Soul Food

What do you do to feed your soul?

That is, what do you do to insure that the information your encounter from the Bible (Sermons, ABF classes, devotional reading, etc.) not only goes into your mind but transforms your heart?

Is your soul/spirit refreshed or weary? Why?

Think of a time when your inner man (2 Corinthians 4:16; Ephesians 3:16) was joyful, energized, content in your walk with God.

What relational context are you involved that is helping encourage your soul satisfaction in God and life? How are they encouraging, promoting and energizing your soul satisfaction?

These are questions I have been asking myself and others. Below are some of the answers (in my own words). Not an exhaustive study, but then I don’t want to exhaust my soul, but refresh it.☺

What do you do to feed your soul?

Solitude–getting away from the every day “have tos”
Journaling
Keep a healthy balance between devotional reading of Scripture, prayer and mind stretching reading
Praise music
Read spiritual biographies
Cycle through different spiritual disciplines to maintain a freshness

Is your soul/spirit refreshed or weary? Why?

Causes for weariness:
Business/complicated life
Wearied by circumstances, including health concerns
Constant “giving”–emptying the tank without refilling

Causes for refreshment:
Serving others–taking my eyes off myself
Maintaining spiritual disciplines even when I don’t feel like it, until I feel like it

How are/can your intentional relational contexts encourage, promote or energize your soul satisfaction?

Learning to be authentic, not allow people to remain shallow
Need for accountability in an authentic accepting environment
Knowing that people will not judge or condemn but help
Learning from others
Just knowing they care

What are your thoughts? What would you add?

5 thoughts on “Soul Food”

  1. Physical rest. When the body is tired or fatigued, the mind and heart struggle to be at peace. At intense times in my life, I have slept in God’s presence when on a Sunday afternoon my real intent was to spend time in the Word. First, God gave me rest and when I awoke I was eager and read to hear His voice through His Word.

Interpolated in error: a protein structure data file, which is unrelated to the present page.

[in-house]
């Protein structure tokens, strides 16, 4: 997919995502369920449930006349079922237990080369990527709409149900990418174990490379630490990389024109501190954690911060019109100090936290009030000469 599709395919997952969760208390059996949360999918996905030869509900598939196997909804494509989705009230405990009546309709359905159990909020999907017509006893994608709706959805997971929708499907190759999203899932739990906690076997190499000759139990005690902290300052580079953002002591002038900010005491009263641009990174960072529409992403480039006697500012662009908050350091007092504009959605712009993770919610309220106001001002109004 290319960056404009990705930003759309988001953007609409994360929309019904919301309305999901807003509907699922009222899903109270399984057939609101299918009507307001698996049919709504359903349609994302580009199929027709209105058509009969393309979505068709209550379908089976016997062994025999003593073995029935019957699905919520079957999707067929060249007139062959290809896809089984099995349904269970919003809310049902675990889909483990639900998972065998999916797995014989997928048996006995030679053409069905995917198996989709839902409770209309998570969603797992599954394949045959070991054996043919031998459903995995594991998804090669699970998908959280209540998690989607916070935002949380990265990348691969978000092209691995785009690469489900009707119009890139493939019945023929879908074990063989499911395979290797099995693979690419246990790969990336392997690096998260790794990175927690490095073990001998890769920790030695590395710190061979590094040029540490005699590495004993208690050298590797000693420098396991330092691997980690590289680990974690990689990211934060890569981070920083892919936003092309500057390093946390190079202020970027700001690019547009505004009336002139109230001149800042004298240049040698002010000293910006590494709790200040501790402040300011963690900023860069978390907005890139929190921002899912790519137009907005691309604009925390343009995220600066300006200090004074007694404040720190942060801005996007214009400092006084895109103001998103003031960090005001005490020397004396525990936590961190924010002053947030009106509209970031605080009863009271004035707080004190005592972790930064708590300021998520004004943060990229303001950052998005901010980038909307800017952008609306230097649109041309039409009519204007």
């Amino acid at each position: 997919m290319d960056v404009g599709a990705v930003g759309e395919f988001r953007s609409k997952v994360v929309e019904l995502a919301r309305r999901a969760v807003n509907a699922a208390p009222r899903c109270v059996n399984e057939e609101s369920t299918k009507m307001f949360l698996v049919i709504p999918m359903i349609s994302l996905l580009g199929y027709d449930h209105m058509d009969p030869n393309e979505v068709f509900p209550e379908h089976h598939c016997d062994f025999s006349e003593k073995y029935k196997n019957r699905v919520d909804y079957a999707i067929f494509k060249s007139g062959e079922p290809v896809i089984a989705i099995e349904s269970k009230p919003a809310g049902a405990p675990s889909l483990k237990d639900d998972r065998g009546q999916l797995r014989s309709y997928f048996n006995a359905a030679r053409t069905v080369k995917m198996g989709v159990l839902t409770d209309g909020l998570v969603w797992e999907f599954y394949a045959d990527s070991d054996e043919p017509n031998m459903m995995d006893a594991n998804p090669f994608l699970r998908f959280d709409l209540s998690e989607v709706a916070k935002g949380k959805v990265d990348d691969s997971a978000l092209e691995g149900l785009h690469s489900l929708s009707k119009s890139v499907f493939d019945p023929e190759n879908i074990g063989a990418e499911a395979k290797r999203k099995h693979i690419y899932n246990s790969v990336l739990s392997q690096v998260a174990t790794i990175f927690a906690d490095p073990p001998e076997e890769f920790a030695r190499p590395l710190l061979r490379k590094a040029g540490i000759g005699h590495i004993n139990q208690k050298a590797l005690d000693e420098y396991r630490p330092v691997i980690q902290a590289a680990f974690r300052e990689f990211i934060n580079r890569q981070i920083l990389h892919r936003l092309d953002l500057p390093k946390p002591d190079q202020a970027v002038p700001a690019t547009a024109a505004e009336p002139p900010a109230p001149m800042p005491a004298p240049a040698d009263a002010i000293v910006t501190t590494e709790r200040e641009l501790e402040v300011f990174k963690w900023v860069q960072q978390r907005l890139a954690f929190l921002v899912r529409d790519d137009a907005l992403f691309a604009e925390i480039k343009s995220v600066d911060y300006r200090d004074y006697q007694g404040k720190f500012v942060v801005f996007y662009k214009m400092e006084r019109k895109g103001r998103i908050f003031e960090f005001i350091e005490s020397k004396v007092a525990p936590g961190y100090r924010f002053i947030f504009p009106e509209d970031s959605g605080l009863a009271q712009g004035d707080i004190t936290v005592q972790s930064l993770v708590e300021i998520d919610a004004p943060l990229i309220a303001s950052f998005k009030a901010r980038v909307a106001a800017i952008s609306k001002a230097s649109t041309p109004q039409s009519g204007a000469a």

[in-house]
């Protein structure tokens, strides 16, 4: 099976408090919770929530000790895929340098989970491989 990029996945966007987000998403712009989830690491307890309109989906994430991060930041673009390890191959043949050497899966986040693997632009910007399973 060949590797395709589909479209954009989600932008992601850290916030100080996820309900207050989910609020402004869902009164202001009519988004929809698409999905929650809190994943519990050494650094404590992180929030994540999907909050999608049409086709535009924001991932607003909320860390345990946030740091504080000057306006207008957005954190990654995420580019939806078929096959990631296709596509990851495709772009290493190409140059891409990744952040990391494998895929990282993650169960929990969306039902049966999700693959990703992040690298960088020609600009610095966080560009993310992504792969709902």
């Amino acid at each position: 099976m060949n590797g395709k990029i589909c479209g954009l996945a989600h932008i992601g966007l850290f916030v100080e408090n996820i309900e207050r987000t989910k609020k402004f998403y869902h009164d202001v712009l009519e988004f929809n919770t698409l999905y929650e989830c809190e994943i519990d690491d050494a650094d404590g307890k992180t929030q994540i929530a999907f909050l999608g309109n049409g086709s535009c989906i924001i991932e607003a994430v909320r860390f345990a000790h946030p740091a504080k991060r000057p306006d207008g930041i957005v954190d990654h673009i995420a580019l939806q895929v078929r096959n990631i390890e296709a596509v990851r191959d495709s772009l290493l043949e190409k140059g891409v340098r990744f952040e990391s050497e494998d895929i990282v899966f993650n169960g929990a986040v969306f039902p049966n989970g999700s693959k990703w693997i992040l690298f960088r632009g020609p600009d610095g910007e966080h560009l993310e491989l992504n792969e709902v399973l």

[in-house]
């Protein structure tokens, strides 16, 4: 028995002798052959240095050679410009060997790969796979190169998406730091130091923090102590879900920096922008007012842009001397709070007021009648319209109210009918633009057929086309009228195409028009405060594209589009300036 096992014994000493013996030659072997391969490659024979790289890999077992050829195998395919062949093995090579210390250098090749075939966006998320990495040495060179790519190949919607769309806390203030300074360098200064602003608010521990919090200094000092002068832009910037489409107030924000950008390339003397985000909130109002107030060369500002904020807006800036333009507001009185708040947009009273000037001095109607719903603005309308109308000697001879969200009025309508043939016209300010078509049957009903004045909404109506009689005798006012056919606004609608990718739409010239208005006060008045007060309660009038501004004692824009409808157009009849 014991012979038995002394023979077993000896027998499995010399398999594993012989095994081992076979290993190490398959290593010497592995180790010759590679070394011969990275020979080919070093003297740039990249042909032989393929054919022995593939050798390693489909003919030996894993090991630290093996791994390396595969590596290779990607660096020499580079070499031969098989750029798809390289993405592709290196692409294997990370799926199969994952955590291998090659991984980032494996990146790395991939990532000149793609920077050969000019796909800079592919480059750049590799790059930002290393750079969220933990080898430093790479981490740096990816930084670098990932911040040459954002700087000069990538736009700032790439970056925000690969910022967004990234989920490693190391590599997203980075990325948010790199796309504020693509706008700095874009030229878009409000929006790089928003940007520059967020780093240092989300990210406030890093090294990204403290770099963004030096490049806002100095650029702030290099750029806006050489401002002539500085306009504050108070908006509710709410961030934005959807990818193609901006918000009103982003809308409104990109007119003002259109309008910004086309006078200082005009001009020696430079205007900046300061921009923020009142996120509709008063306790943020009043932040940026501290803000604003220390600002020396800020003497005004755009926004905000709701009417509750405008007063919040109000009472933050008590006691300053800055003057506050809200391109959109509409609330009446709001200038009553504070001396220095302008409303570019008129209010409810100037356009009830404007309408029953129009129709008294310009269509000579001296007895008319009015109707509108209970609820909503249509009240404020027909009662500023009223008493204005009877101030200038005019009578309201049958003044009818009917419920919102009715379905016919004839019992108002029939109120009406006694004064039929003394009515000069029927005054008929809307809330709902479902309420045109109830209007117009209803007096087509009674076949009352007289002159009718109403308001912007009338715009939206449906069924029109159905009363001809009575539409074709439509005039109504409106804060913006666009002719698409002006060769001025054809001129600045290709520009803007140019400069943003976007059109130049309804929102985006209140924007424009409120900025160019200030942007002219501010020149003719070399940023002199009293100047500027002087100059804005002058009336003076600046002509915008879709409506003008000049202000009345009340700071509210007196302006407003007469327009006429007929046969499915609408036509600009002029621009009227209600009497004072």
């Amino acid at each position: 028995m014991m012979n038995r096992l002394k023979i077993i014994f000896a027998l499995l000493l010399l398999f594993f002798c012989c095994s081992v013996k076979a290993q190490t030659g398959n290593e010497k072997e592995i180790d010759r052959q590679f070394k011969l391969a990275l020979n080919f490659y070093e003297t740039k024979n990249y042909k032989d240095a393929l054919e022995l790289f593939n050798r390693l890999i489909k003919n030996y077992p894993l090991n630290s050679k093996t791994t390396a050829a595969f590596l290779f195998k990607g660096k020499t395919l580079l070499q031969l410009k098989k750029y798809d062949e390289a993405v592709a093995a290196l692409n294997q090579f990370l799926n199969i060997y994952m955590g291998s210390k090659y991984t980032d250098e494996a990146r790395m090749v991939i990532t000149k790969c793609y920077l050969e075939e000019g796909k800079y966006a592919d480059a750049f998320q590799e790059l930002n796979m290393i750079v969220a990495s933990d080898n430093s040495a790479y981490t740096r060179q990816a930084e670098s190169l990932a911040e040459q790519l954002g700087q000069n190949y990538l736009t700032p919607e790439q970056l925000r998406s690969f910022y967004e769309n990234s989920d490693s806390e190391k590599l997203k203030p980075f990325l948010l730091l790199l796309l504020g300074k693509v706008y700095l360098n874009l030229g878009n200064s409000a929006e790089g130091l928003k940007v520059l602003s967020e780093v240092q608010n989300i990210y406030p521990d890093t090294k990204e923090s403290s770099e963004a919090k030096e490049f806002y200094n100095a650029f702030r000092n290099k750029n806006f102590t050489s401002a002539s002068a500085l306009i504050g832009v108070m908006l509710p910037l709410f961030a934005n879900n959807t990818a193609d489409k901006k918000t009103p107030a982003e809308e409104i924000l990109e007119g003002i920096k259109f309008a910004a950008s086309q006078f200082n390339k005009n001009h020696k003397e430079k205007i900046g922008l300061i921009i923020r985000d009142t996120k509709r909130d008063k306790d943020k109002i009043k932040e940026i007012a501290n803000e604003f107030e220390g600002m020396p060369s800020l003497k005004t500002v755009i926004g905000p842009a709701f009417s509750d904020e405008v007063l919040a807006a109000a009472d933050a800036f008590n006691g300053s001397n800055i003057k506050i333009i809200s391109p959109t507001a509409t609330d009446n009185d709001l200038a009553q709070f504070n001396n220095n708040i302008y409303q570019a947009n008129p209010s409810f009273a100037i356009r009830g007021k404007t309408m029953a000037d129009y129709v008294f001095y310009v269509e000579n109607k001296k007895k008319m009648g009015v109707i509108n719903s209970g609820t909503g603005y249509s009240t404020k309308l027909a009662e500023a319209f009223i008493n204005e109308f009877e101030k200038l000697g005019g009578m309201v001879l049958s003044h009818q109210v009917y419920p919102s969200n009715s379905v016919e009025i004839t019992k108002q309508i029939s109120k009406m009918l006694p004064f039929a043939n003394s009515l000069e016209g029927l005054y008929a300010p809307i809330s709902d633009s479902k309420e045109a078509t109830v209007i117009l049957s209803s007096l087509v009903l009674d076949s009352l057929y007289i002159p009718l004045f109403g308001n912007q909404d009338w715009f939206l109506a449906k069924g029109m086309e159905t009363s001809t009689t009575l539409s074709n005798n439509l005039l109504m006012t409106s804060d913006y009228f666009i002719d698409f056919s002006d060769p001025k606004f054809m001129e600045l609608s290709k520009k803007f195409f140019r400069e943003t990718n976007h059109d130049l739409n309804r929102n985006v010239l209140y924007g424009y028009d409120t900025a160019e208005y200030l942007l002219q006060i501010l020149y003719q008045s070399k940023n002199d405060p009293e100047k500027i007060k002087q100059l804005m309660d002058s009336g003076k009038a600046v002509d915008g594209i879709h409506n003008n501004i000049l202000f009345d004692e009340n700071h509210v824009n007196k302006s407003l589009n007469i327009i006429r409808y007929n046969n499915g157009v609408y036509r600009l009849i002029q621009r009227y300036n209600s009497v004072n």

2. Thanks for those encouraging thoughts, Mr. Kilgore.
    I fully agree with Sally. It´s important we analyze our schedules and figure out what´s priority and what´s not. Maybe that´s why we don´t “find” time to be refreshed properly through the Word. Exhaustion makes it difficult to sit daily at Jesus´feet and learn from Him.

  3. The great 20th century theologian, Vince Lombardi said that…

    “Fatigue makes cowards of us all.”

    Out of this overly sensitive philosophy welled up the thought that “I firmly believe that any man’s finest hour, his greatest fulfillment of all he holds dear, is the moment when he has worked his heart out in a good cause and lies exhausted on the field of battle – victorious.”

    Seriously, I’m not saying that rest is not important. I’m also not devaluing the other comments.

    In my own personal experience, the times in my life when I responded to the promptings of the Spirit and stepped out in faith when I was utterly exhausted, without any abilities left, all reserve tanks were poured out, were when I experienced the most refreshment, the most joy, the most…of what Lombardi calls…”victory.” I think only then do I have insight into “power, perfected in weakness. For when I was weak, then He was strong.”

    Maybe Vince makes more sense to the committed Christian than on first read. Christ sacrificed it ALL for me…is my response to so great a salvation to be anything less?

  4. Kevin,

    I really appreciate your words. I agree–for me, there is a great need to surrender control to God. To fully depend on Him.

    That surrender and dependence often comes when I finally realize I can’t do it myself.

    But I also find there are time when I am weak, that rather than focusing on Him, I focus on me. I start defending myself, pitying myself and am prone to sin out of pride, out of weakness, out self-justification.

    I think it comes down to understanding the two pressures of sin: omission and commission.

    I’m writing on this for later in the week.

Leave a Reply

Your email address will not be published. Required fields are marked *

twenty − seven =